5 Tips for Efficient Meal Planning

I shared these five tips in my newsletter this week for Solid Strength, and have gotten such good feedback from them, I thought maybe more people could use a few simple tips to make the meal planning process a bit less intimidating. I like to cook. I like to bake. I even like to grocery shop. What I dislike however, is all of the prepping, strategizing and budgeting that goes into meal planning. Yet, I know without this crucial step, my family's meals will be more expensive, less healthy and ultimately, more work for me. PLUS, Amanda makes it even less difficult with the rebirth of her Meal Plan Monday posts.

MayMeals
MayMeals

Here are my top 5 Tips for Meal Planning:

  1. Set a date. Choose which day or night of the week that you will set aside to develop the menu, check the pantry and refrigerator for inventory, write the list and do the shopping. Be consistent with the day or night and time. The more consistent you are with your designated day/night, the more it will become a habit and the easier it will become.
  2. Choose a method. I am very old-school. I use good ole' fashioned paper and pen/pencil/crayon. I sit in front of my computer and go to my favorites websites to browse recipes, with my huge stack of recipes sitting next to me on the desk (I really should get a recipe box). Others I know use apps. This seems to be so new age to this old fashioned gal, but I do see it's effectiveness and its ease of sharing. Regardless of your method - own it. Know what works best for you and what you will be most successful with.
  3. Have a rating scale. To please those whom you are feeding, I find it's important to have a rating system. Choose whatever scale you want - 1 through 10, 5 stars, 2 thumbs up - anything your family can use to say how much they loved it, or maybe not. This way you will start building a base of tried and true recipes that can be regulars in your meal rotation. I am always trying new ones, but it's nice to have a few that you know are winners and will please all.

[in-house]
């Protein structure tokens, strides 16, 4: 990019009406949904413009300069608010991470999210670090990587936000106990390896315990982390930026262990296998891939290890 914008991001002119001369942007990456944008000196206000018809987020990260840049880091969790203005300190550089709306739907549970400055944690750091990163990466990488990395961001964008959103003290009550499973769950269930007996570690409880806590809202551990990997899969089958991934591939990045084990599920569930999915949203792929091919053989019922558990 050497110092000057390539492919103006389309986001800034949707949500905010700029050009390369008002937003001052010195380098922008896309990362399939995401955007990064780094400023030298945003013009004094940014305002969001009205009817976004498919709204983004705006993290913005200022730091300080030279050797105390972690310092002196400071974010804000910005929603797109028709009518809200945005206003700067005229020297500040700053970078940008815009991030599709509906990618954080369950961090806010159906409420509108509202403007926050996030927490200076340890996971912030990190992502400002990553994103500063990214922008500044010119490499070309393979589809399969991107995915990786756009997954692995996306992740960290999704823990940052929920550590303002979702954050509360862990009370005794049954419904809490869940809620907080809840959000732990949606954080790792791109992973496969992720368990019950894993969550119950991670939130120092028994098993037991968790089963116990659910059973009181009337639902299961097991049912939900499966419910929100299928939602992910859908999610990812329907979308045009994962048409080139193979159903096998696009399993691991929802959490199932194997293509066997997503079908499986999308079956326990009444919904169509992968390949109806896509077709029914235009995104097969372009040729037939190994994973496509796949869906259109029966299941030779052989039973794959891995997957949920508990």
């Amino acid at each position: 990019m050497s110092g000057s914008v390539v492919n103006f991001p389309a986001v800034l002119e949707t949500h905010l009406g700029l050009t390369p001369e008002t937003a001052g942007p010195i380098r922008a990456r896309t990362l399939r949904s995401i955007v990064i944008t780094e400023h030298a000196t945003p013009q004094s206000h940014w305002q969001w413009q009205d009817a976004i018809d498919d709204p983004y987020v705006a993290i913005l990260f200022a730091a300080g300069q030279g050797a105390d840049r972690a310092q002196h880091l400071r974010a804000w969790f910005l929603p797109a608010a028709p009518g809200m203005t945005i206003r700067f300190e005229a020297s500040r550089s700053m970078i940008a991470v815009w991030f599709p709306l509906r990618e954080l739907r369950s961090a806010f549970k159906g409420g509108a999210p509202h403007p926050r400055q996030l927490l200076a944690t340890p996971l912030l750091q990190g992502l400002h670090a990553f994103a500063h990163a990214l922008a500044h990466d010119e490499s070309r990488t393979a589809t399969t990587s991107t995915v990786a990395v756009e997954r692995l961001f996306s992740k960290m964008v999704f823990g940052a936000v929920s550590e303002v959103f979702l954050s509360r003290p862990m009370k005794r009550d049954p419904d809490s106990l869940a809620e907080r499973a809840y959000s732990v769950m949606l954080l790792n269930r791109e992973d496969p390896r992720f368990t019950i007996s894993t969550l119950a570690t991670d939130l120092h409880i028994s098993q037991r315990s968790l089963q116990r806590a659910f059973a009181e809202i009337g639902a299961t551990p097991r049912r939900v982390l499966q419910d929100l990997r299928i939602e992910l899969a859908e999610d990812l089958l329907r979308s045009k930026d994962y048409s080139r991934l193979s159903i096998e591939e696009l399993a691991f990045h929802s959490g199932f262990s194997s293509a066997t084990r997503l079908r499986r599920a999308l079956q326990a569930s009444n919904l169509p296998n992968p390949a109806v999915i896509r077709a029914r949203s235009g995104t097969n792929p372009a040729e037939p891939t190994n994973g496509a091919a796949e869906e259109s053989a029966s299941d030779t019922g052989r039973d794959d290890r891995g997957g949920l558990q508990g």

4. Have a few go-tos. As beautiful as your color-coded excel spreadsheet looks and as glittery as the stickers make the menu, and as genuine your intentions are, life happens. Schedules collide. Appointments are made. Practices run late. Meetings are longer than anticipated. Sometimes your perfectly planned menu has to be deviated from due to life. This is why it's important to have a few easy go-tos. Things you can resort to instead of the scheduled meal when you run out of time to prepare it. My family likes cereal, granola with yogurt, oatmeal, peanut butter sandwiches or breakfast burritos. It's a pretty bad week when I don't have those staples on hand, so I can almost always rely on these as my go-tos.
  5. Give yourself grace. This relates to #4, but is focused more on your reactions to the circumstances of #4. Remember who you are making these meals for. You are not doing it to show your friends up. You are not in competition with your neighbor about who has the best family dinners. Nor are you going to earn the respect, love, admiration and applause of your family. Nor is your family rejecting you or criticizing your positions as care taker and cook if they cannot make it to dinner. Your worth or acceptance has nothing to do with their reaction to the meal. You are making meals for Jesus. Matthew 25:40

The King will reply, 'Truly I tell you, whatever you did for the least of these brothers and sisters of mine, you did for me'.

KellySignature
KellySignature